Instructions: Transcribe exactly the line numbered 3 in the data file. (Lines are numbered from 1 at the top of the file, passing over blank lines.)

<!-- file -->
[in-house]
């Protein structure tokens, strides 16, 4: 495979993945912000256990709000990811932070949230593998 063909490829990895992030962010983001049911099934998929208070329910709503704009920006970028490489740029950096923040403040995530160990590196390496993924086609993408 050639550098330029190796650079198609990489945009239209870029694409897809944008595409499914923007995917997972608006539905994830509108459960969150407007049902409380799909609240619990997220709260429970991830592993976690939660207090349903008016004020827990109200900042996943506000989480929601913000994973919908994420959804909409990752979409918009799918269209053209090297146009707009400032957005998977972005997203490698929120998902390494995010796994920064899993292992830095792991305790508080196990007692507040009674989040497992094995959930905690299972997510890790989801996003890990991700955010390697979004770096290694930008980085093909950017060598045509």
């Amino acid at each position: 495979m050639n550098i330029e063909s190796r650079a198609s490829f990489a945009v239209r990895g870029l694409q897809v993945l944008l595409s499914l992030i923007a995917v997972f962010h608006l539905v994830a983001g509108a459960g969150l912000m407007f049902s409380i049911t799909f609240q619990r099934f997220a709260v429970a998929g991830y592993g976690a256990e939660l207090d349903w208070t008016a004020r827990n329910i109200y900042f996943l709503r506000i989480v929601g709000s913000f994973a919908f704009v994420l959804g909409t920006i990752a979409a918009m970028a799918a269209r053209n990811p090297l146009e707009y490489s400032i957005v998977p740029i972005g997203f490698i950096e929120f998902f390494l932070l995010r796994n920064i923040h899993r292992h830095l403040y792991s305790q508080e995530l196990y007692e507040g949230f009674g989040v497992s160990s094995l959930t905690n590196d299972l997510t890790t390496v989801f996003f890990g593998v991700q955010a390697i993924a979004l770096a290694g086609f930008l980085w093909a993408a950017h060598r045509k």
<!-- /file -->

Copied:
């Amino acid at each position: 495979m050639n550098i330029e063909s190796r650079a198609s490829f990489a945009v239209r990895g870029l694409q897809v993945l944008l595409s499914l992030i923007a995917v997972f962010h608006l539905v994830a983001g509108a459960g969150l912000m407007f049902s409380i049911t799909f609240q619990r099934f997220a709260v429970a998929g991830y592993g976690a256990e939660l207090d349903w208070t008016a004020r827990n329910i109200y900042f996943l709503r506000i989480v929601g709000s913000f994973a919908f704009v994420l959804g909409t920006i990752a979409a918009m970028a799918a269209r053209n990811p090297l146009e707009y490489s400032i957005v998977p740029i972005g997203f490698i950096e929120f998902f390494l932070l995010r796994n920064i923040h899993r292992h830095l403040y792991s305790q508080e995530l196990y007692e507040g949230f009674g989040v497992s160990s094995l959930t905690n590196d299972l997510t890790t390496v989801f996003f890990g593998v991700q955010a390697i993924a979004l770096a290694g086609f930008l980085w093909a993408a950017h060598r045509k």